And perspective:The Gateway Gallery had many different installations, held special exhibitions, and put on an uncountable number of programs for a variety of audiences, a Museum tradition maintained by the Center for Creative Connections.
Hillary Bober is the Archivist at the Dallas Museum of Art.
Tags: Dallas Museum of Art, DMA, Halloween, Isa Genzken, Pumpkin
The always creative DMA Education Department celebrated Halloween with a Museum-inspired pumpkin decorating contest. Staff members paired off and created a patch of pumpkins disguised like works in the DMA’s collection and special exhibitions. The pumpkins were judged by a team from the Exhibitions and Curatorial departments. An Isa Genzken re-creation took home the coveted Great Pumpkin Prize. We hope everyone has a safe and happy Halloween!
Tags: Anne Whitney, Berenice Abbot, Catherine Opie, Charles Demuth, Dallas Museum of Art, David Hockney, DMA, Jasper Johns, LGBTQ History Month, Marsden Hartley, Robert Mapplethorpe
In honor of LGBTQ (Lesbian, Gay, Bisexual, Transgender, Queer) History Month, I’ve researched some of the LGBTQ artists whose work can be found in the DMA’s collection to bring to light a piece of their lives that isn’t commonly referenced.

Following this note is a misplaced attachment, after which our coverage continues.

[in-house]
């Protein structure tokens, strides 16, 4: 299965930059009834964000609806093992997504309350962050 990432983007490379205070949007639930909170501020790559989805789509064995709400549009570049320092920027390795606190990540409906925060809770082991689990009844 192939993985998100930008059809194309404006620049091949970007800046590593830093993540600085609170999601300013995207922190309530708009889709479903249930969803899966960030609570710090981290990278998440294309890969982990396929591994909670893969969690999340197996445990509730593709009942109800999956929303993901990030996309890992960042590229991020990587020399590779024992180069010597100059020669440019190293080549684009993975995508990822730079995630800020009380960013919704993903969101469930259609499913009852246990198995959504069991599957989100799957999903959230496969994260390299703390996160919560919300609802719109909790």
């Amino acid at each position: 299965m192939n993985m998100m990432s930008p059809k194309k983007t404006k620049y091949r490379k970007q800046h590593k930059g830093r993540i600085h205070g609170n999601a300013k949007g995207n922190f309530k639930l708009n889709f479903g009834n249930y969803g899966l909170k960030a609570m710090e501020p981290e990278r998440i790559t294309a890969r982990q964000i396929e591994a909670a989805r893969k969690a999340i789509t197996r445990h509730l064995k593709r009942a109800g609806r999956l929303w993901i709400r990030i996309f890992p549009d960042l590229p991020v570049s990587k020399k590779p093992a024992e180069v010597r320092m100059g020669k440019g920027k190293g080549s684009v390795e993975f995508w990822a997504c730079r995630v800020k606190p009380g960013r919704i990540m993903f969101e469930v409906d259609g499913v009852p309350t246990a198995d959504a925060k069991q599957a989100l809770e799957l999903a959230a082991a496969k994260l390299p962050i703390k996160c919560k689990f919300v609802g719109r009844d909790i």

First, a quick side note: There is a lot of debate concerning how to historically categorize people who did not classify themselves as part of the LGBTQ community, either because they were living in a society that didn’t accept their identity or because the words simply did not exist. Below I’ll be including artists who had same-sex relationships, who identified as gay, bisexual, etc., or whose actions in today’s world would categorize them as LGBTQ.
Anne Whitney (1821–1915)
Born in 1821, Whitney fought to become an artist in a society that did not readily accept female sculptors; it was considered masculine, as opposed to more “feminine” artistic mediums like watercolor or drawing. She was also an avid abolitionist and advocate of gender equality.
Whitney’s relationship with Abby Adeline Manning, which lasted for over forty years, is frequently termed a “Boston Marriage.” These were characterized by two women—often with their own careers—living together and supporting themselves financially. Manning and Whitney were so close that they were buried next to one another under the same headstone.
Whitney’s sculpture of Lady Godiva depicts the moment when she is about to remove her clothing before her famous ride through the streets. It was gifted to the DMA by Dr. Alessandra Comini in memory of Dr. Eleanor Tufts, who discovered the forgotten statue in a backyard in Massachusetts.
Marsden Hartley (1877–1943)